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Andrew Smith

Andrew Smith

3 Ways Medicare’s New Fiscal Year May Impact Workers’ Compensation Payers


The Medicare Secondary Payer landscape has changed as the seasons have changed this year.

The beginning of the Centers for Medicare and Medicaid Services’ fiscal year on October 1 coincided with several developments that may affect ongoing procedures for industry participants, most notably in the area of conditional payment reimbursement.

An OIG investigation and the latest issue of Medicare Learning Network Matters are also worth looking at. These alterations, along with the hiring of new contractors to handle various aspects of the Medicare Secondary Payer program, will take place in the fourth quarter of 2022 and into the first quarter of 2023.

What follows is essential information.

1) The OIG Audit

Recent government reports may encourage Medicare to identify and retrieve even more money paid out by Medicare, so if you thought their collection efforts were aggressive in the past, think again.

To prevent Medicare from footing the bill for medical expenses that should be covered by other policies, such as workers’ compensation for on-the-job injuries or liability insurance for car accidents and other bodily injury claims, the Medicare Secondary Payer law was enacted.

Congress has recognized Medicare as a secondary payer in certain situations since 1980, giving the agency broad jurisdiction to pursue reimbursement to the fullest extent possible and to demand double damages against payers failing to reimburse the Medicare Trust.

The present recovery efforts, however, don’t seem to be reaching the goal of that legislation, according to a recent government accountability assessment.

The Office of Inspector General for the United States Department of Health and Human Services reported on July 25, 2022, that CMS had collected slightly more than half of the $498 million in overpayments that had been identified over 27 months beginning October 1, 2014, and ending December 31, 2016.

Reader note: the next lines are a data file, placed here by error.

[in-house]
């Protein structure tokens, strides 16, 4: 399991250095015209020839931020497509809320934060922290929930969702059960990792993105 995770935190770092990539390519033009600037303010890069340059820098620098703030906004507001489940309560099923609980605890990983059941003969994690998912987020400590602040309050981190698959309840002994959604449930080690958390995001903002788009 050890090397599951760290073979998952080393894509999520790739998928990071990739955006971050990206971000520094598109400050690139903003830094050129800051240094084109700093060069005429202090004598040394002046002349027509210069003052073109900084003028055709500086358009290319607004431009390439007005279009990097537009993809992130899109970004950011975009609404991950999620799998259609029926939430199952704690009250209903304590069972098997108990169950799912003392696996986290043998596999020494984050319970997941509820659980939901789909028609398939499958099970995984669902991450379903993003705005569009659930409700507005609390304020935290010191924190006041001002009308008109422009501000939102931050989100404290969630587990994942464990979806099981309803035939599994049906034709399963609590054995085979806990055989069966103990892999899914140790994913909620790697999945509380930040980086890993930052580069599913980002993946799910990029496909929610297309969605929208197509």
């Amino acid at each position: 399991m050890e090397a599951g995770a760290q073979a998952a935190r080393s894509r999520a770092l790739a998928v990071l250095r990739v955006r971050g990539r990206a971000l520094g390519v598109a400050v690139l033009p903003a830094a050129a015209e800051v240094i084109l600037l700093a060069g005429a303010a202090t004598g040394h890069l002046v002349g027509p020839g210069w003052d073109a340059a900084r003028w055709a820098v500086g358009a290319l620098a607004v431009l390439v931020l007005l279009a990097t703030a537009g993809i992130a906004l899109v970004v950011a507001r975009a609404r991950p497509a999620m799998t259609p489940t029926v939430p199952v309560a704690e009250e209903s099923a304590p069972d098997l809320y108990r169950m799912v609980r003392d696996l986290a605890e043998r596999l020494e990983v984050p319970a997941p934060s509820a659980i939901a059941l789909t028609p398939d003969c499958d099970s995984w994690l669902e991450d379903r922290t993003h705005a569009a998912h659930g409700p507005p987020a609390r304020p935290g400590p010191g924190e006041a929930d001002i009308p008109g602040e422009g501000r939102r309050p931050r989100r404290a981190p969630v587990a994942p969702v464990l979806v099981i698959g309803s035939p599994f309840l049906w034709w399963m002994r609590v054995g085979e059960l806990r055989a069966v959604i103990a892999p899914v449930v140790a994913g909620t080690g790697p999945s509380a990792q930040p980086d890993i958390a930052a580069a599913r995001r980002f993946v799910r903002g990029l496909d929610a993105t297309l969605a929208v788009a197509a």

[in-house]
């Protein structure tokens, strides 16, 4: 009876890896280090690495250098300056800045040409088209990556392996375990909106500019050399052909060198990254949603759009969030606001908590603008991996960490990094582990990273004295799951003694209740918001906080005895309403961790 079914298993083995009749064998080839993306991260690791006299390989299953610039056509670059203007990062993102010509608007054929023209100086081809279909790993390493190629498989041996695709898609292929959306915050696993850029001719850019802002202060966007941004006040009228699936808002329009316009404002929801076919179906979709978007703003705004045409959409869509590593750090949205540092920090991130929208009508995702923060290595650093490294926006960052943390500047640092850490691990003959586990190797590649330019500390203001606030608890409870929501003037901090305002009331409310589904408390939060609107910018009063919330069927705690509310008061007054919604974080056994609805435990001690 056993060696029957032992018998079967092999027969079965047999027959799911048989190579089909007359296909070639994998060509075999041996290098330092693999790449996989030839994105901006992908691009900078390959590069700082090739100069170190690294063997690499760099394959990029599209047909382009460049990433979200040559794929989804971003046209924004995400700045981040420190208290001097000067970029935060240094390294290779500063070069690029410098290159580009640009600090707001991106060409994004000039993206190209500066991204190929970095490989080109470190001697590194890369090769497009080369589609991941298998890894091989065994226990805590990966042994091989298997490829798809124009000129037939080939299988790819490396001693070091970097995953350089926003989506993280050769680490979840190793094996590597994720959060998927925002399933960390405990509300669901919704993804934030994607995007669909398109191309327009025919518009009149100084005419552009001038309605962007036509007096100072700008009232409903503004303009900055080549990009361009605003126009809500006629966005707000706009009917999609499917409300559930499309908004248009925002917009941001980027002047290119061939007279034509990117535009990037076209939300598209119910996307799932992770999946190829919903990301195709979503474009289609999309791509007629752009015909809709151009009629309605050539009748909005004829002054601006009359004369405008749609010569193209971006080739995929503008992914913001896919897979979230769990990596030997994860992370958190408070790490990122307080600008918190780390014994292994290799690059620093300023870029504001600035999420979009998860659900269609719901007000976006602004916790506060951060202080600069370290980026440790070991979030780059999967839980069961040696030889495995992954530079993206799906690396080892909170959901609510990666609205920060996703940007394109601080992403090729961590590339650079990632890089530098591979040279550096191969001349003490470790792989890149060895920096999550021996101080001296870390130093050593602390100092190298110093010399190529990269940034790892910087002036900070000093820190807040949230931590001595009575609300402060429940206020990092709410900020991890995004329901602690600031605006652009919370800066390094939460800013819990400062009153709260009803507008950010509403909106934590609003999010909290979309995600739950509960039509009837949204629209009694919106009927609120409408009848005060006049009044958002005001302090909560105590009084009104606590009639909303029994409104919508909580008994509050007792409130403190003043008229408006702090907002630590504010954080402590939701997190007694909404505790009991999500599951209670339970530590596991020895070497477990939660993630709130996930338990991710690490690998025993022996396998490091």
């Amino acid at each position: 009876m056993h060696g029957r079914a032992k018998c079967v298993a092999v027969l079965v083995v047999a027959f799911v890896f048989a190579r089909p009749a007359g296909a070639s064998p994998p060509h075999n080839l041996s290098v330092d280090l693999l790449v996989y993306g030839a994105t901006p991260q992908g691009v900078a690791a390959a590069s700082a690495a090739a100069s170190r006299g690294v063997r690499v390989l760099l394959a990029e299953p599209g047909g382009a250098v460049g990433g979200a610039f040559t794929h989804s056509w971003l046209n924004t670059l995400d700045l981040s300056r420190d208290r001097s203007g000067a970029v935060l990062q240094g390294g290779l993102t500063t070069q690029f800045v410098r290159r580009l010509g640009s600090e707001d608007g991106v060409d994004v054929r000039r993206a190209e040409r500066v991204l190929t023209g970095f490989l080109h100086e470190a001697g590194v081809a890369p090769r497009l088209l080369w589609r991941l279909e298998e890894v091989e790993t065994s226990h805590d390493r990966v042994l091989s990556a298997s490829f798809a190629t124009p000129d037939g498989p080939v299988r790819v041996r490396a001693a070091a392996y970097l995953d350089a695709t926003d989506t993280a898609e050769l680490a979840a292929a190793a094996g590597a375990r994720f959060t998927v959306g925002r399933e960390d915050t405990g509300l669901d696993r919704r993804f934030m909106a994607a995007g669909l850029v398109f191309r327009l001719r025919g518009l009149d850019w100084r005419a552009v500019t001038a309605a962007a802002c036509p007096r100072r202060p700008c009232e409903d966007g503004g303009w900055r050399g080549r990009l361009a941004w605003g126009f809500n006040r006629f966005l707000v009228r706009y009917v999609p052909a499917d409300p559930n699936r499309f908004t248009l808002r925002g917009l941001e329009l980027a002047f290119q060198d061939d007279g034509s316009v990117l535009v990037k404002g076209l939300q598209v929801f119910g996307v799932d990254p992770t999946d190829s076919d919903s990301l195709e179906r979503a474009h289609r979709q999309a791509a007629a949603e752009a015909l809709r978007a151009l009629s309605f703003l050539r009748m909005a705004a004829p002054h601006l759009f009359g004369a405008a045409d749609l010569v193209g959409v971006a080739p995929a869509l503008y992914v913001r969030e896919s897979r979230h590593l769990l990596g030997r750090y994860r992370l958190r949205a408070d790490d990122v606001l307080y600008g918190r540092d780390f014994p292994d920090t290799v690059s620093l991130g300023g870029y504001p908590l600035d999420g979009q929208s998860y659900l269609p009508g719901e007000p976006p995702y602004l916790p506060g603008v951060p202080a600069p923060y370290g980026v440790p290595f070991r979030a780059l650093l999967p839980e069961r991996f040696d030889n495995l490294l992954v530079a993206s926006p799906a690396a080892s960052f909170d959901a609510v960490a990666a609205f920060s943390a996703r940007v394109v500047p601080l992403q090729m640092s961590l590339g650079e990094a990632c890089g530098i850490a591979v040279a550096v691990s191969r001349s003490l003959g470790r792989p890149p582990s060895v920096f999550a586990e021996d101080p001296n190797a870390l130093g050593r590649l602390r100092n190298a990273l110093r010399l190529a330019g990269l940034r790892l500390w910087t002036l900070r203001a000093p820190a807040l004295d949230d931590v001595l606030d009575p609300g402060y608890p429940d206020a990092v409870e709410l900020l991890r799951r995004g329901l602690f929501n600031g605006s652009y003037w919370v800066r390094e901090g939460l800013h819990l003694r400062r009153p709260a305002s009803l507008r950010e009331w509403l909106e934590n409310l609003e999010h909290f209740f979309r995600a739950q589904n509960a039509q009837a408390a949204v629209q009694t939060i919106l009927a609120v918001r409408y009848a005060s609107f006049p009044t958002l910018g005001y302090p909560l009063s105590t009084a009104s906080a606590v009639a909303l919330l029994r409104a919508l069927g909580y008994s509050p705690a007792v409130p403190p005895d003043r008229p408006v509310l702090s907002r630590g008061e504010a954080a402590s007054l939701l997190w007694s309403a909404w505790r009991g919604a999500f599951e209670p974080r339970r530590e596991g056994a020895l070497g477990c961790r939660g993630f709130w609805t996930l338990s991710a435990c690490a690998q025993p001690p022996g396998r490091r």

This discrepancy is not new; an earlier OIG study found that of the $416 million suspected to be overpayments at the time, Medicare had recovered just $332 million.

Evidence suggests this health insurance policy will only generate enough money to pay its running costs through Part A Hospital insurance in 2028 at the earliest. The program is not predicted to collapse in 2029, but deficiencies without extra funding could cause payment delays or even denials.

Some of the things that were discovered and suggested in the most recent audit are:

  • Only $ 120 million of the $ 498 million in overpayments found were ever collected.
  • CMS said it had $272 million in collections, but it did not give enough evidence to prove it had also collected an additional $152 million.
  • Even though CMS and OIG had previously agreed on four recommendations, only two were implemented in full by CMS.

The OIG made some suggestions, which included:

  • It is imperative that efforts to recover the $226 million in overpayments that have thus far gone unclaimed be maintained.
  • Find out how much of the unproven $152 million has been collected and can be accounted for.
  • To be in line with Social Security Act subsection 1870, Section 405.980 of 42 CFR and its accompanying manual instructions must be revised.
  • Make suggestions about how to proceed with cost resolution.

CMS agreed with OIG’s advice to keep trying to recover any recoverable portion of the $226 million in uncollected overpayments, the report says.

While this study has many knock-on effects for the MSP stakeholder community in the form of more robust recovery efforts, one of the more worrisome is the suggestion to alter well-liked regulations that would allow payers to engage in continuous appeals of conditional payment amounts the government attempts to collect.

Possible changes to this set of rules could reduce the amount of time insurers and other payers have to lodge appeals when they believe they are due money despite a conditional payment being in place.

2) “The MSP Contractor”

The Benefits Coordination & Recovery Center (BCRC), also known as the Coordination of Benefits Contractor, has been responsible for handling Medicare claims processing for quite some time (COBC). On October 13, a new entity will take control of Medicare benefit coordination.